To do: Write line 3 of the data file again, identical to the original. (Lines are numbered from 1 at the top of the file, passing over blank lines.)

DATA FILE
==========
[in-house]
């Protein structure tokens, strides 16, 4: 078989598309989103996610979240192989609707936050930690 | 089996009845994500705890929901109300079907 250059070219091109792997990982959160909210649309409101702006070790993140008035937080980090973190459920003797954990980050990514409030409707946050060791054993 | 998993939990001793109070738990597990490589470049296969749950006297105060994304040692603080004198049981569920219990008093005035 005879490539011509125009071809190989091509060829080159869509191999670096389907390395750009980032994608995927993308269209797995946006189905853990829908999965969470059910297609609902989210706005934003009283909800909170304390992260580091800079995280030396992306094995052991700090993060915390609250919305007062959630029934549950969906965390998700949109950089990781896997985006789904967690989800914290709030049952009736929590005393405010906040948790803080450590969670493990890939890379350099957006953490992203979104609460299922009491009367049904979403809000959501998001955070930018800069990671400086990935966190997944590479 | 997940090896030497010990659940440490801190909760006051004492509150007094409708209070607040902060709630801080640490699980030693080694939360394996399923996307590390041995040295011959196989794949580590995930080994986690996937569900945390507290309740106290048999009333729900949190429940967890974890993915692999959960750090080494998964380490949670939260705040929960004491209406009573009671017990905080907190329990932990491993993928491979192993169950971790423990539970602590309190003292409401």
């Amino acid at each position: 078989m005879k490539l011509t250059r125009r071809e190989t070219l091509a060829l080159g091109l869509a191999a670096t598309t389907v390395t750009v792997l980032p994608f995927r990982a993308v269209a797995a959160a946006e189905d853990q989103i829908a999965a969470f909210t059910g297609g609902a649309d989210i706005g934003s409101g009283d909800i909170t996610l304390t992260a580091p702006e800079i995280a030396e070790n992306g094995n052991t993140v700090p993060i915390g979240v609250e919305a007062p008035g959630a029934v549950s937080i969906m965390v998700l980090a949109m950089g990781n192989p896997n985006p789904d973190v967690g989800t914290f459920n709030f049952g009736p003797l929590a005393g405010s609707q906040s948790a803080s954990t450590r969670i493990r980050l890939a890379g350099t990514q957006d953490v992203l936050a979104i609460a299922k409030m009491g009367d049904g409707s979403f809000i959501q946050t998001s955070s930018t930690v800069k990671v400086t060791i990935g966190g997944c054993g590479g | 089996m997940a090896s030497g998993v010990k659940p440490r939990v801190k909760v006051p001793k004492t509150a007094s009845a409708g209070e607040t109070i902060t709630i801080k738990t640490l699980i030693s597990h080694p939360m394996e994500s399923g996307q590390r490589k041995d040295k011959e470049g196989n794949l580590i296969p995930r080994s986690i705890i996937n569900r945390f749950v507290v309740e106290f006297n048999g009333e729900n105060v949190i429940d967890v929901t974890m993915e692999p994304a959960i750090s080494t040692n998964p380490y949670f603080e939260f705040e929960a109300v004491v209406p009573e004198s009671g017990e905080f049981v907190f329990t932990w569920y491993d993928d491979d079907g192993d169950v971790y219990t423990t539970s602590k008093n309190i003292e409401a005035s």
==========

């Amino acid at each position: 078989m005879k490539l011509t250059r125009r071809e190989t070219l091509a060829l080159g091109l869509a191999a670096t598309t389907v390395t750009v792997l980032p994608f995927r990982a993308v269209a797995a959160a946006e189905d853990q989103i829908a999965a969470f909210t059910g297609g609902a649309d989210i706005g934003s409101g009283d909800i909170t996610l304390t992260a580091p702006e800079i995280a030396e070790n992306g094995n052991t993140v700090p993060i915390g979240v609250e919305a007062p008035g959630a029934v549950s937080i969906m965390v998700l980090a949109m950089g990781n192989p896997n985006p789904d973190v967690g989800t914290f459920n709030f049952g009736p003797l929590a005393g405010s609707q906040s948790a803080s954990t450590r969670i493990r980050l890939a890379g350099t990514q957006d953490v992203l936050a979104i609460a299922k409030m009491g009367d049904g409707s979403f809000i959501q946050t998001s955070s930018t930690v800069k990671v400086t060791i990935g966190g997944c054993g590479g | 089996m997940a090896s030497g998993v010990k659940p440490r939990v801190k909760v006051p001793k004492t509150a007094s009845a409708g209070e607040t109070i902060t709630i801080k738990t640490l699980i030693s597990h080694p939360m394996e994500s399923g996307q590390r490589k041995d040295k011959e470049g196989n794949l580590i296969p995930r080994s986690i705890i996937n569900r945390f749950v507290v309740e106290f006297n048999g009333e729900n105060v949190i429940d967890v929901t974890m993915e692999p994304a959960i750090s080494t040692n998964p380490y949670f603080e939260f705040e929960a109300v004491v209406p009573e004198s009671g017990e905080f049981v907190f329990t932990w569920y491993d993928d491979d079907g192993d169950v971790y219990t423990t539970s602590k008093n309190i003292e409401a005035s």